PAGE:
Technical Absorbents
Techtextil Nortjh America

Free membership

Receive our weekly Newsletter
and set tailored daily news alerts.

Signing on the dotted line at Heimtextil

Adrian Wilson

This month sees the start of an exciting new monthly column on Innovation in Textiles called 'On the Floor'. Respected technical textiles journalist Adrian Wilson (right) will be bringing readers news and his views directly from the floor of the industry’s leading exhibitions and conferences around the world.. January 2011, Frankfurt - Contract business is back, which is great news for European manufacturers of upmarket fabrics, as well as their fibre suppliers. In fact, business as a whole i

23rd January 2011

Adrian Wilson
 |  Frankfurt

Interiors

This month sees the start of an exciting new monthly column on Innovation in Textiles called 'On the Floor'. Respected technical textiles journalist Adrian Wilson will be bringing readers news and his views directly from the floor of the industry’s leading exhibitions and conferences around the world.

Contract business is back, which is great news for European manufacturers of upmarket fabrics, as well as their fibre suppliers. In fact, business as a whole in the home furnishings market is currently buoyant, and both exhibitors and visitors were up at the 2011 Heimtextil show held in Frankfurt from January 12-15th.

In a large part, Heimtextil is a commodity trading show, as illustrated by the fact that three of the Messe Frankfurt halls were fully devoted to fabrics for bedding, bathroom and tablewear from Asia – Asian Vision, Asian Selection and Asian Feeling.

In fact, of the total of 2601 exhibitors from 60 countries at the show, 87% were from outside Germany, with China, India and Pakistan inevitably leading the field from Asia, and Turkey strongly represented due to its proximity to the European market.

While all in the Asian halls seemed deliriously busy, for any form of textile technology innovation it was really necessary to look elsewhere.

The home textiles market, like that of technical textiles, is still significant for many European textile manufacturers, for whom the manufacture of commodity products is no longer an option. And the contract furnishings market – for significant leisure projects such as hotels and cruise ships – is crucial to this.

Austria’s Baumann has successfully supplied furnishing fabrics for more than 500 cruise ship projects over the past decade, supplying the material for sofas, chairs, bedspreads and curtains in more than 20,000 cabins. It has also worked with design companies on a wide range of exclusive hotels.

Max Baumann at HeimtextilContract furnishings

“Quite simply, the major contractors will pay a proper price for quality and reliability, and this is to the benefit of everyone,” said the company’s chief technology officer Maximilian Baumann in Frankfurt.

In its latest success story, Baumann has secured the contract to supply fabrics for the cabins and public areas of the new Princess Cruises und Cunard Queen Elizabeth luxury liner.

Austria’s tiny textile industry has a second leader in the contract furnishings field too, in Backhausen, which among other collections showcased its Returnity programme for 100% recycled flame retardant fabrics made from Trevira CS at Heimtextil.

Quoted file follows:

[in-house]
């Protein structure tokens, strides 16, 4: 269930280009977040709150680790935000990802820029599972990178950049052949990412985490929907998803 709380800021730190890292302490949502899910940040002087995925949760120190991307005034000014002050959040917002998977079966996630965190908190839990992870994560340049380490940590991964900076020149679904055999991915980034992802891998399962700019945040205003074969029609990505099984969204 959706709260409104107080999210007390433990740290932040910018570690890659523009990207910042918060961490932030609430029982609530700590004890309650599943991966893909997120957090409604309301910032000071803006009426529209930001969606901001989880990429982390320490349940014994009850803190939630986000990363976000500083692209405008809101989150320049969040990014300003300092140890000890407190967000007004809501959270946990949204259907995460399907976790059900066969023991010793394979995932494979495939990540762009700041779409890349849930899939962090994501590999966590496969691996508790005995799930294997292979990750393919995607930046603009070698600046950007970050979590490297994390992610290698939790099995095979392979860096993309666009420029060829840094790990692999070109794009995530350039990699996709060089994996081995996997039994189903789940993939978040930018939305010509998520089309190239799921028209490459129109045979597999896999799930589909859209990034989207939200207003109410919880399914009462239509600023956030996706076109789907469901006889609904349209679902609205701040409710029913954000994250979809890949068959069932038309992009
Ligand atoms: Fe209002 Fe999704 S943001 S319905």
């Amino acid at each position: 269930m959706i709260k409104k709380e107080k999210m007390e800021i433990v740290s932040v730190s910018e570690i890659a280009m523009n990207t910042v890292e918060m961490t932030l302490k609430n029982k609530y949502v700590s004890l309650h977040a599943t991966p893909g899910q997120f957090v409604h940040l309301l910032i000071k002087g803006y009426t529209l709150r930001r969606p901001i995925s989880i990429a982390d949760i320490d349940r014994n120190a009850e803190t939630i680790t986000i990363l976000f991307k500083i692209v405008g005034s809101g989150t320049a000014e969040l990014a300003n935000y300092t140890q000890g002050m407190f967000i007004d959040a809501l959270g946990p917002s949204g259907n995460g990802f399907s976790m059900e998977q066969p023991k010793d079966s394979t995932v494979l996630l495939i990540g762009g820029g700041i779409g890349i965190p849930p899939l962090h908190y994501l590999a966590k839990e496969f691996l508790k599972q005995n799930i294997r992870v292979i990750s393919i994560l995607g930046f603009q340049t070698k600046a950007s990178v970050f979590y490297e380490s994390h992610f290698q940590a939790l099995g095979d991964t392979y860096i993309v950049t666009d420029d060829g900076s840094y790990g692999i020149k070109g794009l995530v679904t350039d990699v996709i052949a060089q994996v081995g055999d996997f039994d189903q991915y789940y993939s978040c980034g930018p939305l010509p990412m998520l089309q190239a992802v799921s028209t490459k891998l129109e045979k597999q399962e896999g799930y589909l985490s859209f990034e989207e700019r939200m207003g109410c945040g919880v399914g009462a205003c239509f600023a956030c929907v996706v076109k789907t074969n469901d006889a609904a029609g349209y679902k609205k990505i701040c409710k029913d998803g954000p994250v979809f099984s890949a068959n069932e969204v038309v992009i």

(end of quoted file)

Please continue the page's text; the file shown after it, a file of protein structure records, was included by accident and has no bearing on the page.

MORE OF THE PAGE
Trevira CS

Contract business is equally important to the remaining European fibre producers like Trevira, and increasing safety requirements and stringency in legislation in respect of flame retardancy have seen Trevira CS become almost standard in contract fabrics.

There are now over 200 different Trevira CS fibre types, and in terms of appearance it is frequently not possible to distinguish the fabrics produced from those employing natural fibres. Today there are in excess of 1000 collections and over 5000 designs in Trevira CS.

Trevira reports that there are currently around 700 new hotels in the planning stage in Europe and in excess of 3000 projects in the pipeline in the USA too. Hotel growth in the Middle East, meanwhile, is around 12% annually.

Queen ElizabethAs far as cruise ships are concerned, the Disney Dream – the largest cruise ship ever built in Germany, with room for 4000 passengers – was completed in November last year, and there are a total of 20 further cruise liner projects currently in development which will feature Trevira CS fabrics.

These include the Queen Elizabeth luxury liner, which is being built for Princess Cruises und Cunard, and for which Baumann has secured the contract to supply fabrics for the cabins and public areas, with a heavy emphasis on Trevira CS.

With 1029 cabins, the Queen Elizabeth is 294 metres long and 32 metres wide and can hold up to 2,058 passengers.

In total, Baumann will be supplying some 17,000 metres of fabric, 8,500 metres of which will be the floral jacquard for seating in the standard cabins, with other specialised materials to be supplied for the theatre and the grand ball room.

Trevira’s latest innovation, meanwhile, is the introduction of fibres from Ingeo biopolymer, initially for nonwovens, but with the aim of eventually introducing variants for weaving and knitting. It will be interesting to see how rapidly these can be developed to meet the stringent demands of the contract business.

That’s all for this month. In my next column, I’ll be reporting from ISPO in Munich, on developments from the outdoor and winter sports sector.

Adrian Wilson

 

 

Adrian Wilson

Latest Reports

Business intelligence for the fibre, textiles and apparel industries: technologies, innovations, markets, investments, trade policy, sourcing, strategy...

Find out more